“The Balkan strife is settled and events of the last few months have shown that belligerent nations realize the cost of war in men and treasure and appreciate that practically no nation in the world is prepared today for huge war expenditures. Hence the fear of war in the immediate future can be set aside.”
Except for the start of the First World War, he was spot on.
I’ve been scouring predictions from a year ago, searching in vain for anyone who foresaw the goofy sideshow antics of Toronto
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Mayor Rob Ford, whose behavior in 2013 had about as much to do with running a city as Dennis Rodman has to do with North Korea’s nuclear intentions.
Even the extremist web sites — the ones that regularly predict martial law, the takeover of the New World Order and the repeal of the Second Amendment — didn’t predict Ed Snowden and national revulsion over the collection of data on virtually every American. Nor did they foresee the mainstream media being the target of “big brother,” as the Justice Department admitted to secretly gathering phone data from the Associated Press.
But as important as these were, they give a distorted view of life at the end of 2013. One of the reasons predicting the future is so difficult is because it’s so difficult to understand the present. The future tends to be incubated in places we never think to look.
This is why, 110 years ago, end-of-the-year editorials focused on foreign affairs and the discovery of radium. The New York Times noted with disappointment that people were still struggling to achieve heavier-than-air flight, “in which no useful progress has been made or can be considered 'in sight.' " Only days earlier, the Wright brothers had set a course for the modern world with the first successful flight at Kitty Hawk. There was no CNN there to report it, but there generally are no lights and cameras around to record such things today, either.
The miracles of the future begin as hardly detectable manifestations of someone’s imagination and optimism. That optimism tends to characterize our individual views of the future this time of year, and that tone, more than anything, becomes self-fulfilling.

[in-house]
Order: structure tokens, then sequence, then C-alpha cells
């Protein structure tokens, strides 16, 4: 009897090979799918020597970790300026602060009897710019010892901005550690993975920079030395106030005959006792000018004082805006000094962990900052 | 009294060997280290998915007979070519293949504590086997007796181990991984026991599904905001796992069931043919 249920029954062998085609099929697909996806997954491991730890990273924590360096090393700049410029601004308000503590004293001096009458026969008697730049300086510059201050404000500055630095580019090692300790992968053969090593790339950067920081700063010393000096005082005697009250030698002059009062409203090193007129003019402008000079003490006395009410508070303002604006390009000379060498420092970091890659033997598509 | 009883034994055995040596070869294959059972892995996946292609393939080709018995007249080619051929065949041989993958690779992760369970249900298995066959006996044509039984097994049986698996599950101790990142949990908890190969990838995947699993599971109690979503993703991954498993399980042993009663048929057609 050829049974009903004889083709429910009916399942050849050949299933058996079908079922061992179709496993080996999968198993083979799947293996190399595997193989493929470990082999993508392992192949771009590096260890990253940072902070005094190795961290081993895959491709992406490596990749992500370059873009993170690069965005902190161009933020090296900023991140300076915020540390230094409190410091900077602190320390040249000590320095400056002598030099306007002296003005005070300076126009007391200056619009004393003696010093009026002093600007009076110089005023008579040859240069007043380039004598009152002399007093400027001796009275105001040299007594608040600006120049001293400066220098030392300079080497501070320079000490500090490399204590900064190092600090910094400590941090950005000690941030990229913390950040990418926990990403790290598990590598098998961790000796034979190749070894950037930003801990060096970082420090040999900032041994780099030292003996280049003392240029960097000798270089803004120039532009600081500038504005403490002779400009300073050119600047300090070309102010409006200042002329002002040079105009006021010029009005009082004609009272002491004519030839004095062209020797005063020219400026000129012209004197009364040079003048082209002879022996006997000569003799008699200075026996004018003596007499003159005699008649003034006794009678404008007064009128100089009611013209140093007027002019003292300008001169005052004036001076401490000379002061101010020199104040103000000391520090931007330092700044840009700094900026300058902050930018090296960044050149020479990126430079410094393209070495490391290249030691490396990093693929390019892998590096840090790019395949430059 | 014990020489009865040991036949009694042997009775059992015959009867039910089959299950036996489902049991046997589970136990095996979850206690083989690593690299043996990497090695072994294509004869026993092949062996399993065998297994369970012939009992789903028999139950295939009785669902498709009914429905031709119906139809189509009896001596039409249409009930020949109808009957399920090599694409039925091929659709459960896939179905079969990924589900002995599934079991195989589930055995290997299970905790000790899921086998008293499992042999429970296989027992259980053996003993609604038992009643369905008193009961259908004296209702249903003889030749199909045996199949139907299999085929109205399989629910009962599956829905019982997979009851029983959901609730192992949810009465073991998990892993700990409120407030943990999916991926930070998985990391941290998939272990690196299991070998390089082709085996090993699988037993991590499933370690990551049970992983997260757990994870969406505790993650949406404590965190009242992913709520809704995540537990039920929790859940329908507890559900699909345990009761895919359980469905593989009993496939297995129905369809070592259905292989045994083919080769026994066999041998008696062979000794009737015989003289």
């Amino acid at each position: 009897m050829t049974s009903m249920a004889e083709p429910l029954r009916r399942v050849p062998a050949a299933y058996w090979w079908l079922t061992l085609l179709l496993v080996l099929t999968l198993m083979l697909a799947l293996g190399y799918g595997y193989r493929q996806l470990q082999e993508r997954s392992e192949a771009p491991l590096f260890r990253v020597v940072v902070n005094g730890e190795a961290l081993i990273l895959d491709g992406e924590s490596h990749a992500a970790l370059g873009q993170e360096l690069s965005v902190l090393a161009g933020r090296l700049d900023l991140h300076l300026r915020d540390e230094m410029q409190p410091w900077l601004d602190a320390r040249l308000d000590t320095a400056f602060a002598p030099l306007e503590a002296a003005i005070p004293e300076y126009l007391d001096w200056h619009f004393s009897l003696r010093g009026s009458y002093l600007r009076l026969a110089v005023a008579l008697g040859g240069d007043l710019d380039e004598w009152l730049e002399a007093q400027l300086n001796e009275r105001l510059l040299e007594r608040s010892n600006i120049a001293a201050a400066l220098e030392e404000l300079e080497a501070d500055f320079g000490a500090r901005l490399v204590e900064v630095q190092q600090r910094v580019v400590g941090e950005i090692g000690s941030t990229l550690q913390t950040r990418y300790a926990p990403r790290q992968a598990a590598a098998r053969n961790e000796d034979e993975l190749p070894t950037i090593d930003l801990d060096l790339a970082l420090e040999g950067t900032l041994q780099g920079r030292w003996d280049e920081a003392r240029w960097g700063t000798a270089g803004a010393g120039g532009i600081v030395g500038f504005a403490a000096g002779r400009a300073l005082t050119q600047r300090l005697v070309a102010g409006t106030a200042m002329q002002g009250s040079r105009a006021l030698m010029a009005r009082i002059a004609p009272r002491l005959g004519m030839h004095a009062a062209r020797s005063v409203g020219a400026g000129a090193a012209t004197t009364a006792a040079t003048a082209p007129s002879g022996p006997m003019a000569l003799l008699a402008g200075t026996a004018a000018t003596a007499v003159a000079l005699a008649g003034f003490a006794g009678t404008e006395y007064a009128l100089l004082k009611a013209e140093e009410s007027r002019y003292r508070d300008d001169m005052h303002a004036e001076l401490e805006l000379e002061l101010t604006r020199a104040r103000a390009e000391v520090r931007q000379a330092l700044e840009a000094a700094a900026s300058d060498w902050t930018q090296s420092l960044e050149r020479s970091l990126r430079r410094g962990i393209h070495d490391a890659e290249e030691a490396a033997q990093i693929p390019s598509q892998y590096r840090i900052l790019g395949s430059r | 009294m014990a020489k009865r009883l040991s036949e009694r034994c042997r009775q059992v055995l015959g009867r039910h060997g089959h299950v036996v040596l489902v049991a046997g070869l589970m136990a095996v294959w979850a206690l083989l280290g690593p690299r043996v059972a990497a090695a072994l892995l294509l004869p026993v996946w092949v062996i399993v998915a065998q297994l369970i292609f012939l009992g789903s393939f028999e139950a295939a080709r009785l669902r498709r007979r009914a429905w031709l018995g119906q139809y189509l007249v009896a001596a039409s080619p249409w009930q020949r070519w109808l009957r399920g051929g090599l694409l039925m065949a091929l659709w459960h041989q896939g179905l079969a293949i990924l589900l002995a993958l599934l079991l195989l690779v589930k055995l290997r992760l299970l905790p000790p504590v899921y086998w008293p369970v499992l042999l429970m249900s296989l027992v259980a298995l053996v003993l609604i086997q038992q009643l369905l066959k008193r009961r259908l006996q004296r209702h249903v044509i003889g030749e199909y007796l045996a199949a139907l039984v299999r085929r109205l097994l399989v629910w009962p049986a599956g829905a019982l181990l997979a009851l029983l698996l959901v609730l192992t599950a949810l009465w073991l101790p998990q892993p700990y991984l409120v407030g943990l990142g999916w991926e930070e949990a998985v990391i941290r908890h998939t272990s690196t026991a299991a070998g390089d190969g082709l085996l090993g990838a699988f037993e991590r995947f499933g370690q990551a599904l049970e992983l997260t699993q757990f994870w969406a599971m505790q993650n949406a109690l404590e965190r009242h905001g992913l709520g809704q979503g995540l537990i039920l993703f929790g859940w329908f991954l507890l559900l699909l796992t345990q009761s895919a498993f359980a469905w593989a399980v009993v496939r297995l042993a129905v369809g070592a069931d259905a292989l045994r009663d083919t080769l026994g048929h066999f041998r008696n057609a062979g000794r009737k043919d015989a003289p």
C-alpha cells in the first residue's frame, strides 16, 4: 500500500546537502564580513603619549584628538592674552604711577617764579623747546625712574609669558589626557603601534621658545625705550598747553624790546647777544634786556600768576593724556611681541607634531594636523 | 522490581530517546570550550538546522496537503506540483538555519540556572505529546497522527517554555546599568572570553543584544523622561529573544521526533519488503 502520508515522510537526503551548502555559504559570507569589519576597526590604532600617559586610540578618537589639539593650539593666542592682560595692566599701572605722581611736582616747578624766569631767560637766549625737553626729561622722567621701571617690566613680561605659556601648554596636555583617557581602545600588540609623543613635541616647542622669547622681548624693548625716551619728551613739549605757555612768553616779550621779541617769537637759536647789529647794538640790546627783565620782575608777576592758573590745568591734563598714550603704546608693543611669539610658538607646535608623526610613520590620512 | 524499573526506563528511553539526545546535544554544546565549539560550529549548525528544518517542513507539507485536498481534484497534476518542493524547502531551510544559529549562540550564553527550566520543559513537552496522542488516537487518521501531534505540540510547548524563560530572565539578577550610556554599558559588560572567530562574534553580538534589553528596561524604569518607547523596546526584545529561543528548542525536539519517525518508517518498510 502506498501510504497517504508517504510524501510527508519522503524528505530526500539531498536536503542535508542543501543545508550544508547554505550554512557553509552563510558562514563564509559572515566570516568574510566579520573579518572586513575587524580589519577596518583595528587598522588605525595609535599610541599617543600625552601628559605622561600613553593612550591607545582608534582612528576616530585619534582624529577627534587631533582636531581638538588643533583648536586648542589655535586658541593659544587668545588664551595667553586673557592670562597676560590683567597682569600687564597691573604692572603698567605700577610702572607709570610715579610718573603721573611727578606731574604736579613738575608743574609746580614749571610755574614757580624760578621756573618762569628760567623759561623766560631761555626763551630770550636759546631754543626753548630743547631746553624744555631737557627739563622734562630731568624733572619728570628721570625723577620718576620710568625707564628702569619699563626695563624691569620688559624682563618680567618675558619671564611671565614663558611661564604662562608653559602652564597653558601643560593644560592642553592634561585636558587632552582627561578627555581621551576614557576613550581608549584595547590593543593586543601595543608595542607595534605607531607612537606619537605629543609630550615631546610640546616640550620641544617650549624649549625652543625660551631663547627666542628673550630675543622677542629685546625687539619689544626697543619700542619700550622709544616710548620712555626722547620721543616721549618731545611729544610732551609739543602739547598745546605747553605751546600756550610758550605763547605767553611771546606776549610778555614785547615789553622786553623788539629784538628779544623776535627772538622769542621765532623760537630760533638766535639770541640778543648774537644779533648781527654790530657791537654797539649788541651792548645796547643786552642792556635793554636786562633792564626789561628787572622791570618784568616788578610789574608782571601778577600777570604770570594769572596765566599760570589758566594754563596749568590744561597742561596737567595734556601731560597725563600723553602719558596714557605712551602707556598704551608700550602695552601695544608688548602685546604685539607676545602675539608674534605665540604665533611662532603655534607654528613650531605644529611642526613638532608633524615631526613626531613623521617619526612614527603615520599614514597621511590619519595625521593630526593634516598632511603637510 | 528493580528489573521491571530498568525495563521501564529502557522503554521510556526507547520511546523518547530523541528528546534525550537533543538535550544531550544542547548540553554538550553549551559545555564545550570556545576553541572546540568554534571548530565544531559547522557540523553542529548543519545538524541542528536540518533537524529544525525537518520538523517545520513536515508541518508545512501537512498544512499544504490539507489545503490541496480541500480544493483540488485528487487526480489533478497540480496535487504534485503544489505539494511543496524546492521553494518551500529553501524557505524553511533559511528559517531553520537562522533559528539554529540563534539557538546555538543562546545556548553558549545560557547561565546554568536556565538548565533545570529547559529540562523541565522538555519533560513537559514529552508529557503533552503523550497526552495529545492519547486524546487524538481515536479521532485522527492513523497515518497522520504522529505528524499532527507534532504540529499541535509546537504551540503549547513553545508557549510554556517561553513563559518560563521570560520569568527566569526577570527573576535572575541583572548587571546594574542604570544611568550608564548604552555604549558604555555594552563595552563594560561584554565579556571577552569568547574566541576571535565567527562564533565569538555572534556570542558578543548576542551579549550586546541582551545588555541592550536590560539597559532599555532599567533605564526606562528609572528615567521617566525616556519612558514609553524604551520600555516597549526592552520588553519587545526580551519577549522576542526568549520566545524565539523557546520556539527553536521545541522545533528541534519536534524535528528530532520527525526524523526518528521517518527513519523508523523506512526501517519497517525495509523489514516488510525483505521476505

That is true for the long term, not necessarily the short term. Our counterparts a century ago were heading into a year of challenges that eventually would drag the United States into gas-filled European trenches. Even victory years later would be hollow for some as a worldwide influenza epidemic spread to hometowns.
The intervening years have been marked by a depression, wars even more devastating, catastrophes, economic hardships and a host of other problems, scandals and disappointments. But it would take a unique sort of blindness to miss how life today, in most aspects other than perhaps spiritual literacy, is better than a century ago.
The past tells us to expect good times to be interrupted and to prepare for hardships and tragedy. But it also says that optimism and hard work, in the long run, tend to be rewarded. We seem to be listening. In 2012, the U.S. Patent Office granted 276,788 patents, and there is every reason to believe the number will be higher in 2013. In a free society, people continue to see reasons to profit from the discovery of ways to make life better, and they continue to believe such improvements are possible.
I’m not sure someone in 1914 would be buoyed by that if he or she were to hear exactly what was about to happen in the near future. Similarly, the immediate future may tax our best efforts to tackle government corruption, the antics of belligerent nations or unforeseen disasters.
But as long as we work on these problems with optimism and faith, hope for the long-term future is bright.